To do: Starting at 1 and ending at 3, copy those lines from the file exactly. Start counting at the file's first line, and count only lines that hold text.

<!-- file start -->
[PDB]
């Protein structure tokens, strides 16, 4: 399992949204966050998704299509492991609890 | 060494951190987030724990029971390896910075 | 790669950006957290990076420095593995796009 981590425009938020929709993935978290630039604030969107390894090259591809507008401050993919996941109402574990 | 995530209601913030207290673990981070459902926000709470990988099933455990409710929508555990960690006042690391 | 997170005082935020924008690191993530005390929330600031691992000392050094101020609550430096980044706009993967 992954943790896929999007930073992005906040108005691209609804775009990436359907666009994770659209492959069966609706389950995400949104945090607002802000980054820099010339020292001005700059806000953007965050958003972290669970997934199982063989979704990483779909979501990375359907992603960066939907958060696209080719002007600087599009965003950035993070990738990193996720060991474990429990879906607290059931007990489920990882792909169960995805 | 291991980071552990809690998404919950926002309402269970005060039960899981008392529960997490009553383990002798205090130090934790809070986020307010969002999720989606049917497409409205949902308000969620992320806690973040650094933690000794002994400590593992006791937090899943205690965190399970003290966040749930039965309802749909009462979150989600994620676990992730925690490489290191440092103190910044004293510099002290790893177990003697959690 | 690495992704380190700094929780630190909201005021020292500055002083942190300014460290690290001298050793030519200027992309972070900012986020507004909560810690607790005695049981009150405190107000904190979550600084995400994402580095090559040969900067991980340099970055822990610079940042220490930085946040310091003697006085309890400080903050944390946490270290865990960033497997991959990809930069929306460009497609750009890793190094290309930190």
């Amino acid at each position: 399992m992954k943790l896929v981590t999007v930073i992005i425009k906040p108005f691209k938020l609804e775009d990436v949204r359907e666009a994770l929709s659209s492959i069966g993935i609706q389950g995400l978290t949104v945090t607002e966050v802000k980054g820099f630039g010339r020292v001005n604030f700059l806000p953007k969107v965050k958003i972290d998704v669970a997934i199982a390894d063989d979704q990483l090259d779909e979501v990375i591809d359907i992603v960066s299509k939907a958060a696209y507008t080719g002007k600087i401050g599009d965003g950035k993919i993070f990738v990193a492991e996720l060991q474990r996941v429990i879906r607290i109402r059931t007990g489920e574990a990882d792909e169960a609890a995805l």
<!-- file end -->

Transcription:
[PDB]
């Protein structure tokens, strides 16, 4: 399992949204966050998704299509492991609890 | 060494951190987030724990029971390896910075 | 790669950006957290990076420095593995796009 981590425009938020929709993935978290630039604030969107390894090259591809507008401050993919996941109402574990 | 995530209601913030207290673990981070459902926000709470990988099933455990409710929508555990960690006042690391 | 997170005082935020924008690191993530005390929330600031691992000392050094101020609550430096980044706009993967 992954943790896929999007930073992005906040108005691209609804775009990436359907666009994770659209492959069966609706389950995400949104945090607002802000980054820099010339020292001005700059806000953007965050958003972290669970997934199982063989979704990483779909979501990375359907992603960066939907958060696209080719002007600087599009965003950035993070990738990193996720060991474990429990879906607290059931007990489920990882792909169960995805 | 291991980071552990809690998404919950926002309402269970005060039960899981008392529960997490009553383990002798205090130090934790809070986020307010969002999720989606049917497409409205949902308000969620992320806690973040650094933690000794002994400590593992006791937090899943205690965190399970003290966040749930039965309802749909009462979150989600994620676990992730925690490489290191440092103190910044004293510099002290790893177990003697959690 | 690495992704380190700094929780630190909201005021020292500055002083942190300014460290690290001298050793030519200027992309972070900012986020507004909560810690607790005695049981009150405190107000904190979550600084995400994402580095090559040969900067991980340099970055822990610079940042220490930085946040310091003697006085309890400080903050944390946490270290865990960033497997991959990809930069929306460009497609750009890793190094290309930190």
């Amino acid at each position: 399992m992954k943790l896929v981590t999007v930073i992005i425009k906040p108005f691209k938020l609804e775009d990436v949204r359907e666009a994770l929709s659209s492959i069966g993935i609706q389950g995400l978290t949104v945090t607002e966050v802000k980054g820099f630039g010339r020292v001005n604030f700059l806000p953007k969107v965050k958003i972290d998704v669970a997934i199982a390894d063989d979704q990483l090259d779909e979501v990375i591809d359907i992603v960066s299509k939907a958060a696209y507008t080719g002007k600087i401050g599009d965003g950035k993919i993070f990738v990193a492991e996720l060991q474990r996941v429990i879906r607290i109402r059931t007990g489920e574990a990882d792909e169960a609890a995805l």